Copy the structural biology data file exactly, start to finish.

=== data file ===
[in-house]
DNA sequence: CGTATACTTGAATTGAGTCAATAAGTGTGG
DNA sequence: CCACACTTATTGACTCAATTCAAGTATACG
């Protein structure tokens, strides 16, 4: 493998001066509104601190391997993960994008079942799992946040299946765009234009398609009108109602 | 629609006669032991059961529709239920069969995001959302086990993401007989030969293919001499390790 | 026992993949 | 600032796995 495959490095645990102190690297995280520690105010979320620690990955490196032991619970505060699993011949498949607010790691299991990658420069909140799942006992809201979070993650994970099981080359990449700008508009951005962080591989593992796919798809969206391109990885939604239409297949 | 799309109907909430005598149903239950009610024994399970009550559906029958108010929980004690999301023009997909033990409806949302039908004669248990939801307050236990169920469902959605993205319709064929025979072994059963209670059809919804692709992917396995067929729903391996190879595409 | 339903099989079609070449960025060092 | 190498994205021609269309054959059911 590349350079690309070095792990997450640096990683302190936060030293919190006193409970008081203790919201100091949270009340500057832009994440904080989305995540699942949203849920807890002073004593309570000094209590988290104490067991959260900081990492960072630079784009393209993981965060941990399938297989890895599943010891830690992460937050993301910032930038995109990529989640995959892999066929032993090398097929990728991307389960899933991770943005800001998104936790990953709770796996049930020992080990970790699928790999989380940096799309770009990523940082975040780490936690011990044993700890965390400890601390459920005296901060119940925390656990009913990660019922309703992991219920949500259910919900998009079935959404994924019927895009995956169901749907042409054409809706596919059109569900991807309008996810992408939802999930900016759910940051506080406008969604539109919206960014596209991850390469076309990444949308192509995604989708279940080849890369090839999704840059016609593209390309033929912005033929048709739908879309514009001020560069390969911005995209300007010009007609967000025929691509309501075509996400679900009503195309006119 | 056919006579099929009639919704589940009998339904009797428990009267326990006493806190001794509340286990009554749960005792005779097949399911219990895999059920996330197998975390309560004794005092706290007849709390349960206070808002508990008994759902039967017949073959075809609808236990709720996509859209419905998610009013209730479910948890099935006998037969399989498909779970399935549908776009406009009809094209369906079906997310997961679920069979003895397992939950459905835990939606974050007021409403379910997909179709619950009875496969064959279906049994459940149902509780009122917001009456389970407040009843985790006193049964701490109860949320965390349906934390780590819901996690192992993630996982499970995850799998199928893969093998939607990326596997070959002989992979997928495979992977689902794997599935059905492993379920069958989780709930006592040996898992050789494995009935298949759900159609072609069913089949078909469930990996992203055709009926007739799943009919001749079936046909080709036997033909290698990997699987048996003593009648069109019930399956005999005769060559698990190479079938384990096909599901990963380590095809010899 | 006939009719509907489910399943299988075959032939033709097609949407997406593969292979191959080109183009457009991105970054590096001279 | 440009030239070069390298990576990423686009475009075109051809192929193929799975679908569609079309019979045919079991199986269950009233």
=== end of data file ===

[in-house]
DNA sequence: CGTATACTTGAATTGAGTCAATAAGTGTGG
DNA sequence: CCACACTTATTGACTCAATTCAAGTATACG
């Protein structure tokens, strides 16, 4: 493998001066509104601190391997993960994008079942799992946040299946765009234009398609009108109602 | 629609006669032991059961529709239920069969995001959302086990993401007989030969293919001499390790 | 026992993949 | 600032796995 495959490095645990102190690297995280520690105010979320620690990955490196032991619970505060699993011949498949607010790691299991990658420069909140799942006992809201979070993650994970099981080359990449700008508009951005962080591989593992796919798809969206391109990885939604239409297949 | 799309109907909430005598149903239950009610024994399970009550559906029958108010929980004690999301023009997909033990409806949302039908004669248990939801307050236990169920469902959605993205319709064929025979072994059963209670059809919804692709992917396995067929729903391996190879595409 | 339903099989079609070449960025060092 | 190498994205021609269309054959059911 590349350079690309070095792990997450640096990683302190936060030293919190006193409970008081203790919201100091949270009340500057832009994440904080989305995540699942949203849920807890002073004593309570000094209590988290104490067991959260900081990492960072630079784009393209993981965060941990399938297989890895599943010891830690992460937050993301910032930038995109990529989640995959892999066929032993090398097929990728991307389960899933991770943005800001998104936790990953709770796996049930020992080990970790699928790999989380940096799309770009990523940082975040780490936690011990044993700890965390400890601390459920005296901060119940925390656990009913990660019922309703992991219920949500259910919900998009079935959404994924019927895009995956169901749907042409054409809706596919059109569900991807309008996810992408939802999930900016759910940051506080406008969604539109919206960014596209991850390469076309990444949308192509995604989708279940080849890369090839999704840059016609593209390309033929912005033929048709739908879309514009001020560069390969911005995209300007010009007609967000025929691509309501075509996400679900009503195309006119 | 056919006579099929009639919704589940009998339904009797428990009267326990006493806190001794509340286990009554749960005792005779097949399911219990895999059920996330197998975390309560004794005092706290007849709390349960206070808002508990008994759902039967017949073959075809609808236990709720996509859209419905998610009013209730479910948890099935006998037969399989498909779970399935549908776009406009009809094209369906079906997310997961679920069979003895397992939950459905835990939606974050007021409403379910997909179709619950009875496969064959279906049994459940149902509780009122917001009456389970407040009843985790006193049964701490109860949320965390349906934390780590819901996690192992993630996982499970995850799998199928893969093998939607990326596997070959002989992979997928495979992977689902794997599935059905492993379920069958989780709930006592040996898992050789494995009935298949759900159609072609069913089949078909469930990996992203055709009926007739799943009919001749079936046909080709036997033909290698990997699987048996003593009648069109019930399956005999005769060559698990190479079938384990096909599901990963380590095809010899 | 006939009719509907489910399943299988075959032939033709097609949407997406593969292979191959080109183009457009991105970054590096001279 | 440009030239070069390298990576990423686009475009075109051809192929193929799975679908569609079309019979045919079991199986269950009233």